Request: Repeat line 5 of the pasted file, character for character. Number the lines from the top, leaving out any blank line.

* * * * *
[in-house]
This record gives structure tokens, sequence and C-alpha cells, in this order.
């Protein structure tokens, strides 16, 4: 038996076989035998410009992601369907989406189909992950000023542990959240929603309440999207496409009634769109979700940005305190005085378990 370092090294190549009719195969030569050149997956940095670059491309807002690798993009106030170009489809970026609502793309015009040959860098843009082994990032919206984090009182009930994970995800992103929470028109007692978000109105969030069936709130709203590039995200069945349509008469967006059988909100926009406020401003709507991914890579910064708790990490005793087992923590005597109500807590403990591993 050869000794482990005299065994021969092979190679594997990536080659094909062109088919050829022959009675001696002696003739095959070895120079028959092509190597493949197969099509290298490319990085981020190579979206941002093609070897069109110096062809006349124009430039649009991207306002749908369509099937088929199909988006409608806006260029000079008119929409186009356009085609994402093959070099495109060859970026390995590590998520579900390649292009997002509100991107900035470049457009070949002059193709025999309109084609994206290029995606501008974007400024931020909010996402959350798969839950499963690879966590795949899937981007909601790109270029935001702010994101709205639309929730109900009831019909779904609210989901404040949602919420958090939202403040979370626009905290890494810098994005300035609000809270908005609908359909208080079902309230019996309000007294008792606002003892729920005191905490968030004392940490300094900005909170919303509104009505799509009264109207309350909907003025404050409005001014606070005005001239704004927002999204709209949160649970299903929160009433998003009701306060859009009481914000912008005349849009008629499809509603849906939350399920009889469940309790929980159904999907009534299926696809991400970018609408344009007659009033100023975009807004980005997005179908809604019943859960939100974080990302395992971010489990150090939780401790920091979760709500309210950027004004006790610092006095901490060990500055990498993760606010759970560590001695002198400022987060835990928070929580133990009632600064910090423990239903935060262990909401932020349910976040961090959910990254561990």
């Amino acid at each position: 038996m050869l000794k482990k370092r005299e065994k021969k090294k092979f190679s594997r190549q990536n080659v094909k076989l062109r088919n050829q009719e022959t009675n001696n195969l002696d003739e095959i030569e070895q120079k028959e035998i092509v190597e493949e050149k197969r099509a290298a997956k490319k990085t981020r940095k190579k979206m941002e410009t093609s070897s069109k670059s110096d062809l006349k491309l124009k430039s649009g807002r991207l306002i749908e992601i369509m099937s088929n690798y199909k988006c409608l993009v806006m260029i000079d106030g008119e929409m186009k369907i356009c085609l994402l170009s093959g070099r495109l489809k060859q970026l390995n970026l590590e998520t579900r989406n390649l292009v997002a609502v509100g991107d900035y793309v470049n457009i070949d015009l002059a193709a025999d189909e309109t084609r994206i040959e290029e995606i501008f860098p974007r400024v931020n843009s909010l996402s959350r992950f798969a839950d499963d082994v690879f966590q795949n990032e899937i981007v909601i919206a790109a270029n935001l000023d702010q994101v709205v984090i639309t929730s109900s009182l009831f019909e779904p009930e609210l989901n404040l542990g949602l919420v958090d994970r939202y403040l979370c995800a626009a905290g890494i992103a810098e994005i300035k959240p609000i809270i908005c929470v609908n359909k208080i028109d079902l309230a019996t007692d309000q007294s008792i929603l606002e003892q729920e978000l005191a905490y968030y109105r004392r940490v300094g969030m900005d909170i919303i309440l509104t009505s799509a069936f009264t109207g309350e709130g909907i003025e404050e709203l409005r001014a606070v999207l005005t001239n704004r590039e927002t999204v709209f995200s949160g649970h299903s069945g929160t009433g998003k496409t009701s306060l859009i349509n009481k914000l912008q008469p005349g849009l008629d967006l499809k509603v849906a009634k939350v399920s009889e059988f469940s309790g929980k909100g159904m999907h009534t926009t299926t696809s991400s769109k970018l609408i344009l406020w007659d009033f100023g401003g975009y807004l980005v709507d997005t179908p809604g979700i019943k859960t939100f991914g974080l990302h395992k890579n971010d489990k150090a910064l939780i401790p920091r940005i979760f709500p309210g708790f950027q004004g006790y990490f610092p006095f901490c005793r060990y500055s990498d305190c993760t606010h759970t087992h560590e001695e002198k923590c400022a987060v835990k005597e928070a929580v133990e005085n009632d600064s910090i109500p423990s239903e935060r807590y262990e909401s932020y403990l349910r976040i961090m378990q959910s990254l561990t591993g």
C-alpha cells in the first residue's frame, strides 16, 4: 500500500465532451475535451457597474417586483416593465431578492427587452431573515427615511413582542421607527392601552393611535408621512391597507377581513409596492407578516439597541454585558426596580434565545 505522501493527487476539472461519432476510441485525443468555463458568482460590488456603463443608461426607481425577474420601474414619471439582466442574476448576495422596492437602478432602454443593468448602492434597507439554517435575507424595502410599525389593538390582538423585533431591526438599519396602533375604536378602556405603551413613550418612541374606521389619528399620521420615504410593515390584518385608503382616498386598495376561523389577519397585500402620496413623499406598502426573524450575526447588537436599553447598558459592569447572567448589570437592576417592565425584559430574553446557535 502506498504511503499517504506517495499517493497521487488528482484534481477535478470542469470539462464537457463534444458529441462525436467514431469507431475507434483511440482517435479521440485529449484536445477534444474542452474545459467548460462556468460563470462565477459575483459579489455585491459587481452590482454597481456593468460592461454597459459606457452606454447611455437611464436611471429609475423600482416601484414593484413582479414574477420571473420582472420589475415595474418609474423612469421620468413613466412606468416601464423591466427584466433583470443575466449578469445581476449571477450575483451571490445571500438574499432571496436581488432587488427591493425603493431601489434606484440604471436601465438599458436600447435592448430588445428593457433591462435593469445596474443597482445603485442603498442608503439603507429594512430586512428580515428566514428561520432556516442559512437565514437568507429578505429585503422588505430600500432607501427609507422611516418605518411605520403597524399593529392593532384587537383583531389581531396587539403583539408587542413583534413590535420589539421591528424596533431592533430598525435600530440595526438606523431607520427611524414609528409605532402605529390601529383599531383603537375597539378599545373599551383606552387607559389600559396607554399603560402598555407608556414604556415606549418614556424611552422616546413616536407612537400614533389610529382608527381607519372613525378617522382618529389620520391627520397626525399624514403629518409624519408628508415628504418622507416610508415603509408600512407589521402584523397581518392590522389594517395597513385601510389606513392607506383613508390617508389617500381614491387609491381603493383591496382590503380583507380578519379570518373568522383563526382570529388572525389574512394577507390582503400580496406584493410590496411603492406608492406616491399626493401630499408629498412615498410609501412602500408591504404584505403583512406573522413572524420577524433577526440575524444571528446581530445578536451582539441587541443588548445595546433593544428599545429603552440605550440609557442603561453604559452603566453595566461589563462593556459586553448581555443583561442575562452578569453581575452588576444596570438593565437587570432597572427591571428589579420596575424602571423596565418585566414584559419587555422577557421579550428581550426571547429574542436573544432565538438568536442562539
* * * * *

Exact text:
C-alpha cells in the first residue's frame, strides 16, 4: 500500500465532451475535451457597474417586483416593465431578492427587452431573515427615511413582542421607527392601552393611535408621512391597507377581513409596492407578516439597541454585558426596580434565545 505522501493527487476539472461519432476510441485525443468555463458568482460590488456603463443608461426607481425577474420601474414619471439582466442574476448576495422596492437602478432602454443593468448602492434597507439554517435575507424595502410599525389593538390582538423585533431591526438599519396602533375604536378602556405603551413613550418612541374606521389619528399620521420615504410593515390584518385608503382616498386598495376561523389577519397585500402620496413623499406598502426573524450575526447588537436599553447598558459592569447572567448589570437592576417592565425584559430574553446557535 502506498504511503499517504506517495499517493497521487488528482484534481477535478470542469470539462464537457463534444458529441462525436467514431469507431475507434483511440482517435479521440485529449484536445477534444474542452474545459467548460462556468460563470462565477459575483459579489455585491459587481452590482454597481456593468460592461454597459459606457452606454447611455437611464436611471429609475423600482416601484414593484413582479414574477420571473420582472420589475415595474418609474423612469421620468413613466412606468416601464423591466427584466433583470443575466449578469445581476449571477450575483451571490445571500438574499432571496436581488432587488427591493425603493431601489434606484440604471436601465438599458436600447435592448430588445428593457433591462435593469445596474443597482445603485442603498442608503439603507429594512430586512428580515428566514428561520432556516442559512437565514437568507429578505429585503422588505430600500432607501427609507422611516418605518411605520403597524399593529392593532384587537383583531389581531396587539403583539408587542413583534413590535420589539421591528424596533431592533430598525435600530440595526438606523431607520427611524414609528409605532402605529390601529383599531383603537375597539378599545373599551383606552387607559389600559396607554399603560402598555407608556414604556415606549418614556424611552422616546413616536407612537400614533389610529382608527381607519372613525378617522382618529389620520391627520397626525399624514403629518409624519408628508415628504418622507416610508415603509408600512407589521402584523397581518392590522389594517395597513385601510389606513392607506383613508390617508389617500381614491387609491381603493383591496382590503380583507380578519379570518373568522383563526382570529388572525389574512394577507390582503400580496406584493410590496411603492406608492406616491399626493401630499408629498412615498410609501412602500408591504404584505403583512406573522413572524420577524433577526440575524444571528446581530445578536451582539441587541443588548445595546433593544428599545429603552440605550440609557442603561453604559452603566453595566461589563462593556459586553448581555443583561442575562452578569453581575452588576444596570438593565437587570432597572427591571428589579420596575424602571423596565418585566414584559419587555422577557421579550428581550426571547429574542436573544432565538438568536442562539